But as a team leader of a cloud database product, I’m a big fan of the Azure Marketplace also for the following reasons:

Easy onboarding

The Azure Marketplace provides a great opportunity for us to onboard new customers that are already using Microsoft Azure. Microsoft customers can easily find our cloud service in the Azure Marketplace, try it with a few clicks, and quickly get started with a free trial or by purchasing through their Azure subscription.

We can leverage Azure’s account and billing systems directly

Azure Marketplace provides a neat solution for startups like Nebula Graph. Customers can purchase free or paid offers on-demand using Azure’s account and billing systems directly. Microsoft’s account and billing systems will help us gain more trust from potential customers — this is critically important since we are still new to the market. Plus, it will largely simplify the billing logic for us, reducing a lot of redundant work.

Azure also offers an easy and helpful admin system for you to configure your SaaS offer on demand.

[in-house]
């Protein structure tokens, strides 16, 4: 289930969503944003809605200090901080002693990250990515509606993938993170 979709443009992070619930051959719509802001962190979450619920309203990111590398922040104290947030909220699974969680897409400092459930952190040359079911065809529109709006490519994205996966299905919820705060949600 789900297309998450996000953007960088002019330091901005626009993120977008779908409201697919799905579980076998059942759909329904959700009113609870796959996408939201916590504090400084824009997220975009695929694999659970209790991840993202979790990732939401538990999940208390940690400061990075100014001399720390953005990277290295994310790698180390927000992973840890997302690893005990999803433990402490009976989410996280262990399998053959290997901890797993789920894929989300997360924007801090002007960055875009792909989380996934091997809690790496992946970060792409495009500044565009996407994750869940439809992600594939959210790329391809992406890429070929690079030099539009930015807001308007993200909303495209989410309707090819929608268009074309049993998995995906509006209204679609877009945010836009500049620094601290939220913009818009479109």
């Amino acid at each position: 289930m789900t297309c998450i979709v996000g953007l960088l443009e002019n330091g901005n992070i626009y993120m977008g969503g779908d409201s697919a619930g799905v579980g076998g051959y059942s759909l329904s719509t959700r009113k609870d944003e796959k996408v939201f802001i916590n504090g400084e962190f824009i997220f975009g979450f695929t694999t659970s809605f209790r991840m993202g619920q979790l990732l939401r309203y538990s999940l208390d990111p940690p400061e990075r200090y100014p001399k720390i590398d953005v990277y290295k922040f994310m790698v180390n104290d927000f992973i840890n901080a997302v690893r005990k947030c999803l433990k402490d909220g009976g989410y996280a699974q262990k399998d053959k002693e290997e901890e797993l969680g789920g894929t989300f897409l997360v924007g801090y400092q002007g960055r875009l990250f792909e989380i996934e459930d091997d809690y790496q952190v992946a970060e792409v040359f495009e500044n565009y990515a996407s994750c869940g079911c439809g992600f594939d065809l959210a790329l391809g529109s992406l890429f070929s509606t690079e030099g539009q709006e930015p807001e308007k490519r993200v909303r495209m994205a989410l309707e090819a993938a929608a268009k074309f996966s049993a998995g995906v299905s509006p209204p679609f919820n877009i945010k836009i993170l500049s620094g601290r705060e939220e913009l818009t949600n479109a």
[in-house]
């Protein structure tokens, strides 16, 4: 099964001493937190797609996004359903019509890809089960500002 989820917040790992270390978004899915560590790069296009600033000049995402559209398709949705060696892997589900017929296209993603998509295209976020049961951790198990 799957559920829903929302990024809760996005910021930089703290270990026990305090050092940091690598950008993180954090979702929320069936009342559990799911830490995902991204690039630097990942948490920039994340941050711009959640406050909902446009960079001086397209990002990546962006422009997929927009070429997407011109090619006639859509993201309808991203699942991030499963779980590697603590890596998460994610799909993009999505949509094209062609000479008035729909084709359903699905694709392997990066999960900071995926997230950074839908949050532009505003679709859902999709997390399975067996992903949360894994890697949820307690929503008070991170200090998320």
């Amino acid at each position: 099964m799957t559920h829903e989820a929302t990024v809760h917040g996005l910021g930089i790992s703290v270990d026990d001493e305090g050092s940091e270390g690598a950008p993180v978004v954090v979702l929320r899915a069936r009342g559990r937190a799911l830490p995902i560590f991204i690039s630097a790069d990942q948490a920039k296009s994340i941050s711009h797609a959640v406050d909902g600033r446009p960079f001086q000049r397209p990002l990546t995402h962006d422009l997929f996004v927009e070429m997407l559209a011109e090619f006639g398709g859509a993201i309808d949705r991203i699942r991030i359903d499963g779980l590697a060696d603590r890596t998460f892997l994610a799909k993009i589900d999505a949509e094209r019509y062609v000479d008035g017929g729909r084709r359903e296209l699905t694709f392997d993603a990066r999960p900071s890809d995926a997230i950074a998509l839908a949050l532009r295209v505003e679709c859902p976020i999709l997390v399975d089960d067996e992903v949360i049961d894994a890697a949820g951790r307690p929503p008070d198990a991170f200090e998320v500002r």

The How — How to create a listing, correctly

While Azure already provided detailed instructions on how to list a SaaS offer in the marketplace, we still encountered numerous difficulties during the process. Here, I’d like to introduce the steps from my own experience. I hope this will have you navigate the process and reduce unnecessary back and forth.

First, you need to sign up for an account at the Microsoft Partner Center. This will allow you to create and configure your SaaS offer.

After you have created your commercial marketplace account, you can start to create a product. You can choose from many types of offers, including SaaS, managed services, and even consulting services. In this example, we will choose the SaaS offer type.

Create a demo listing

Your first step of successfully creating a SaaS listing will be creating a demo listing. In the SaaS Create Demo setup page, you will need to fill in all the configurations listed on the left sidebar, including the offer overview, properties, availability, and so on. You can refer to Azure’s Plan a test and development SaaS offer for more details on how to fill in this information.

Once you have finished the basic setup and published it to preview, you will be prompted with a preview link where you can visit the SaaS offer you have created. On the preview page, you can create a test subscription to see if it works.

Here is where you can find your preview link.